Post-pandemic, I am doing a lot of head-shaking about all the important things one has to do, like clockwork, so you can be viable to do your shows. So for all of you lovely and naïve performers, here are some thoughts, tips, and tricks.

Deal with dirt right away.

I’m serious about this. If your swords are in the rain-clean and oil them ASAP, and then don’t store them in a wet bag. (Not intuitive for some)

Home from the renfaire? Put that stuff into the dry cleaner or the washing machine. That smell will not improve, and you will end up with an unpleasant surprise if you forget.

Leather shoes and boots? Take care of them, and they will take care of you.  I generally don’t do product placement, but everyone should have a pair of something from Medieval Moccasins because they are good warm-weather, multi-era, and machine-washable shoes.

You can reduce cleaning with layering-wear something light and machine washable under something heavier and more elaborate. And that jacket, boots or cloak-Scotchguard or the equivalent so it is dirt resistant.

Don’t be ashamed to use a dry cleaner, it’s less expensive than you think, and they have all the materials for the job!

Props and bits

Part of your expense should be replacing and repairing your clothes and anything you use in your act. If you are handy, this is easier because you probably built it in the first place. And, if you are like our Fire Juggler, you carry a repair kit with you for those emergency occasions.

But mice eat things in storage, and things are misplaced. I keep an electronic copy of the props for each kid’s act and each has a special tote bad for the components. Do people mix these up after every show? Yes, I’d love to have a props manager, but *shrug* so that’s what I spend downtime between shows doing.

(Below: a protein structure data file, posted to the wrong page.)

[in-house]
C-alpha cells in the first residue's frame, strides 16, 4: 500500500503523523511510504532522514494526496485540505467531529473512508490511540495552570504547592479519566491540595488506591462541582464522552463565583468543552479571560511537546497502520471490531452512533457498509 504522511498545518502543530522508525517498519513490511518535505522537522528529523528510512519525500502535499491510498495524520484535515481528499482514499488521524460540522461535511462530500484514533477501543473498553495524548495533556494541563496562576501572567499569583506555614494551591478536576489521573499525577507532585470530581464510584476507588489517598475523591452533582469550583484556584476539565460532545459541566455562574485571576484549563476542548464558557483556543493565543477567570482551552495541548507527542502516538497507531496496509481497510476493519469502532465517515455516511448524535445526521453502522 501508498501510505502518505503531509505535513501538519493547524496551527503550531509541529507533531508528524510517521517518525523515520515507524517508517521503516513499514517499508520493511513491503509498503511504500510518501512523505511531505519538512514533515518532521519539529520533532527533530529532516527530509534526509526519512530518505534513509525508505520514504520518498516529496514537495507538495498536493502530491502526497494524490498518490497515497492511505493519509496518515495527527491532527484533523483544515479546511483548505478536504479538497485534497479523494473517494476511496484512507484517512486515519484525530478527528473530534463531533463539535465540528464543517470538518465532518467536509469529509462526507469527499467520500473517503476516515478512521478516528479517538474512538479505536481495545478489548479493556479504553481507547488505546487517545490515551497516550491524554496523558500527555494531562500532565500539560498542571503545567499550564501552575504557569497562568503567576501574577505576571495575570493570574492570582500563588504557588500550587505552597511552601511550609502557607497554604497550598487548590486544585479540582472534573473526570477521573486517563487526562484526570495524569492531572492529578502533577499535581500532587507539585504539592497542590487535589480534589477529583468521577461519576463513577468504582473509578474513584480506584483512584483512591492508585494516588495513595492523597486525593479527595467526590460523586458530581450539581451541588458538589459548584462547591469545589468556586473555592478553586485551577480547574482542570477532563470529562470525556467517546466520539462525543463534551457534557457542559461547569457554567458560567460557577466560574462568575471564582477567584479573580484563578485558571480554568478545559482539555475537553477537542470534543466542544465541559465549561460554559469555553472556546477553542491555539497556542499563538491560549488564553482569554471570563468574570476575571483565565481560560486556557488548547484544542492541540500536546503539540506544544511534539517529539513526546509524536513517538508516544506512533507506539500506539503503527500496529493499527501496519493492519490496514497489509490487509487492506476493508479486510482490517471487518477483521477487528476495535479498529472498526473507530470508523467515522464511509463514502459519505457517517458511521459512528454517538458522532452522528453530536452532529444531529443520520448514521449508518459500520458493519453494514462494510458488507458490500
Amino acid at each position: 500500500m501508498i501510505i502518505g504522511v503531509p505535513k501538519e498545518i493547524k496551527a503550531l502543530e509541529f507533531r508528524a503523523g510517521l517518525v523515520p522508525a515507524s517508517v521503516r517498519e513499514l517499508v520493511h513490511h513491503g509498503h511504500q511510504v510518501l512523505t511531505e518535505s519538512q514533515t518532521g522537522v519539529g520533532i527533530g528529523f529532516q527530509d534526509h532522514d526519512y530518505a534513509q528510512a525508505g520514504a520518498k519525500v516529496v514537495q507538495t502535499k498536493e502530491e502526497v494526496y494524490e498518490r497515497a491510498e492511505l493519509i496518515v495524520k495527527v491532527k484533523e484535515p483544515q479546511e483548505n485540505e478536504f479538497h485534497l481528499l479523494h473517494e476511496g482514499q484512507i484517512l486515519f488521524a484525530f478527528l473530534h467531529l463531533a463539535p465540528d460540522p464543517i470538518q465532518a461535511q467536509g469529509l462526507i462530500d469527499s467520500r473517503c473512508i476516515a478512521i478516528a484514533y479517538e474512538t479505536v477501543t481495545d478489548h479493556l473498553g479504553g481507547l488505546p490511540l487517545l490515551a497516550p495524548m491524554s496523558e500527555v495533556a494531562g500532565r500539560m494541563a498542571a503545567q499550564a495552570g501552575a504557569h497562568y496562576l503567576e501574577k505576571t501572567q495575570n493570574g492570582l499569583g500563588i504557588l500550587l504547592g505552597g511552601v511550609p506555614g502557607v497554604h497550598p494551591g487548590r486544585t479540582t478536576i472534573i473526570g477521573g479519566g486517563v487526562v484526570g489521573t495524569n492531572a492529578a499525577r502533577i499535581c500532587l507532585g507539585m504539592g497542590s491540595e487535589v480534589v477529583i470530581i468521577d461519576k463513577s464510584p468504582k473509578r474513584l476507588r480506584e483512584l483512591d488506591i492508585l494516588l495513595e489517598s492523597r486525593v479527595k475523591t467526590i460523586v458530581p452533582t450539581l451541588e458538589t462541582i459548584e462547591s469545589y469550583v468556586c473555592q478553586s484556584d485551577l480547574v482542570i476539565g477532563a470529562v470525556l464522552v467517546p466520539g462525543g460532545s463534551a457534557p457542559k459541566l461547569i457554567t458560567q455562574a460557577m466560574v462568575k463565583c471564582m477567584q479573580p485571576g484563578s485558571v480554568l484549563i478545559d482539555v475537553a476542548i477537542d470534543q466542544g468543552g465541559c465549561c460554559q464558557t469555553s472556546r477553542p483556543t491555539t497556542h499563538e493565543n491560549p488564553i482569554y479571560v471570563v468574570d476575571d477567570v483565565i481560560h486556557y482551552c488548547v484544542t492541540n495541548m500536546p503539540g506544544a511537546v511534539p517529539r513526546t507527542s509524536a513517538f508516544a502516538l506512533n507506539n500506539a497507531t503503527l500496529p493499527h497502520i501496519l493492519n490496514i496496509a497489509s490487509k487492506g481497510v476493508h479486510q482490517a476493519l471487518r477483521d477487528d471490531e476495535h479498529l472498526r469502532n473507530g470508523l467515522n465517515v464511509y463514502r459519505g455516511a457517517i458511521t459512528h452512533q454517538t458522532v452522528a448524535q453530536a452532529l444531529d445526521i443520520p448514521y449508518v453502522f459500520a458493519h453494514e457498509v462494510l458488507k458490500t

Share the load

Nobody wants to carry everything. Take note of the tale of the Little Red Hen.   It has been some years since this happened but sometimes people forget that it takes a lot of behind-the-scenes work to get someone onto the stage, and without that, you’re just some a-hole in a costume.  You need to have an act, market that act, polish that act, perform that act and support other steps that made that act become a thing.  You do not have to be someone’s dogs-body to make them a star unless that was explicitly contracted.

I am lucky that the younger members are willing to haul and load and do the little jobs. In return, we get the gigs, and make sure members have shelter, food, and water and what they need to make the magic happen. (This includes non-tangibles like correct directions and setting expectations) Some people think that being a leader is a fabulous job. No, the leader is the one who stands next to the fan when someone tosses crap into it, and your fearless leader hopes that they block most of it from getting on you.

Ain’t Nobody looking out for you but you.
Whenever someone uses the “But we’re like a faire family!” There are some folks I would say that about, but most are more of the “dysfunctional, financially ruined, and full of drugs and drama”  category.

I would love to say that there are gigs where we show up, are pointed at a spot, set up, and the day just toddles on smoothly. Frankly, that never happens. And we accept that faires are crazy, tentacled beasts with a million heads. 

But some basic things we do so we bring our own tiny bit of calm.

We have a tent, which is our shelter, a green room, and guarded storage.
We have our own water and food supply because you never know when the cops will show up and all the food vendors will sneak out the back (true story)

We have caution tape, rope, and ground stakes because there are events that are astonished that we would need a barrier between a crowd of unpredictable people and things on fire or weaponry.

We have a standard operating procedure about bugging out of an event because tornados, hurricanes, and crazy people running events happen.

And not really mentioned are extra clothes, a first aid kit, and a buddy system.

I know this kills your dream of screaming fans and pretty clothes. And some of you think that putting on a nice kit and grabbing a weapon is all you need to be a star.  If people are gawping at you it’s not because you are awesome when you do that. It’s because you are a train wreck, and they can’t look away.

But I hope you decide to become a performer anyway.